Definitions for ablative absolute
Random House Webster's College Dictionary
(in Latin) a grammatical construction independent of the rest of the sentence, consisting of a noun and a participle, noun and adjective, or two nouns, both in the ablative case, as Latin viā factā“the road having been made.”
Origin of ablative absolute:
a constituent in Latin grammar; a noun and its modifier can function as a sentence modifier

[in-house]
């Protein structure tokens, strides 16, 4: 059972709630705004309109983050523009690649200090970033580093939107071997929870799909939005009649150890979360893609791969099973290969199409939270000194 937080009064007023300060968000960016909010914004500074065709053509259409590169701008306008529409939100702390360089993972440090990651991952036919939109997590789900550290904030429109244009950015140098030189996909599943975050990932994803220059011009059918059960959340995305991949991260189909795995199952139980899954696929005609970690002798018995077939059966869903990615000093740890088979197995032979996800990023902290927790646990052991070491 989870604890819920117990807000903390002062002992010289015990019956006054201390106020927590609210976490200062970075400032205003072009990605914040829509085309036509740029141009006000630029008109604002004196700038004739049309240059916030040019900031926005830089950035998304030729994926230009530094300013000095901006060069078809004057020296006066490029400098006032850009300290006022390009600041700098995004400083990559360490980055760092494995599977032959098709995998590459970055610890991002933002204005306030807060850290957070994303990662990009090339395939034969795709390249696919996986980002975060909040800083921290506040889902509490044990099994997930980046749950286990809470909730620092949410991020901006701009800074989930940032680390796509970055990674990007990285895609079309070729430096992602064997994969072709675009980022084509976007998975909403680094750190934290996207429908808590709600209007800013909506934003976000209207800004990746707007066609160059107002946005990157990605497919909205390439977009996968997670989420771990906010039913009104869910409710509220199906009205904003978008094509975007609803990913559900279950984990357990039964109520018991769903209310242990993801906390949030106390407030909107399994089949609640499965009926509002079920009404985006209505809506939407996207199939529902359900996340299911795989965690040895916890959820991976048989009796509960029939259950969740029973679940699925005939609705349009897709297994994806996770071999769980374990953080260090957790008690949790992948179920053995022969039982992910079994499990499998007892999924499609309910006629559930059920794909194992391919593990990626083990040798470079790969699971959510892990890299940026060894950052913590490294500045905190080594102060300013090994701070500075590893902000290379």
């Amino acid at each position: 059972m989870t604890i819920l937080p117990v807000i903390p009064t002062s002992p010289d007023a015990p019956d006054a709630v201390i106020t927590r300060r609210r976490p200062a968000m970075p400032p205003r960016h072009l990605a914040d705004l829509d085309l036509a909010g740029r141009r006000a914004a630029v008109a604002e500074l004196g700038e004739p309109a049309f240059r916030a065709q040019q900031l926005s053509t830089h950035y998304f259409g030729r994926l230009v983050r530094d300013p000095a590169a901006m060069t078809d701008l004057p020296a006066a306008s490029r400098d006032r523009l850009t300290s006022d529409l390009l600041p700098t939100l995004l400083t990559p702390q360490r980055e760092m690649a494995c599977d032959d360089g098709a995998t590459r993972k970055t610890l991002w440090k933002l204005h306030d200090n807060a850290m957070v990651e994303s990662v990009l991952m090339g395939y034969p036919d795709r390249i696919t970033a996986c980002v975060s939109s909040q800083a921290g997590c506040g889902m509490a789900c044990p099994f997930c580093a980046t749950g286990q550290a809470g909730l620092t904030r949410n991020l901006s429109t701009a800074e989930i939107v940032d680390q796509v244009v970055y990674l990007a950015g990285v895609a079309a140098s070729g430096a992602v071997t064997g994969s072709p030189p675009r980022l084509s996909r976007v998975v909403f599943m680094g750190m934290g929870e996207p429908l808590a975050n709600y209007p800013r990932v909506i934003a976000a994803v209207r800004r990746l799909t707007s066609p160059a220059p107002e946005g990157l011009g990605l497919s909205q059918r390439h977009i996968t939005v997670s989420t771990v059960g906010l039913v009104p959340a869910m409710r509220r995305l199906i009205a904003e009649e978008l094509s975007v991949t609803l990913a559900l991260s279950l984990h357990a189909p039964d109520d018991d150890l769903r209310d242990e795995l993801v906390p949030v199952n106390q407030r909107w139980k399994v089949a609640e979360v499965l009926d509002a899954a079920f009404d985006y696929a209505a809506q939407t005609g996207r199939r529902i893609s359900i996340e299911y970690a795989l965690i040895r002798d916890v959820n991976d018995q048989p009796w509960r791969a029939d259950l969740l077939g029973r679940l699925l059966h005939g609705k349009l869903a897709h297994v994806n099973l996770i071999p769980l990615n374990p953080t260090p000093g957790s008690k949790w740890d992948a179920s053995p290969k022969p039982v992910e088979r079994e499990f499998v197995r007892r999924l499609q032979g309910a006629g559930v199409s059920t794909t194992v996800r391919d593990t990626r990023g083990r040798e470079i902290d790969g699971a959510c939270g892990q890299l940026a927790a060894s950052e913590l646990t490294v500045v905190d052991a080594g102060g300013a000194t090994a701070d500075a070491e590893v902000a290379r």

A construction in Latin in which an independent phrase with a noun in the ablative case has a participle, expressed or implied, which agrees with it in gender, number and case both words forming a clause grammatically unconnected with the rest of the sentence.
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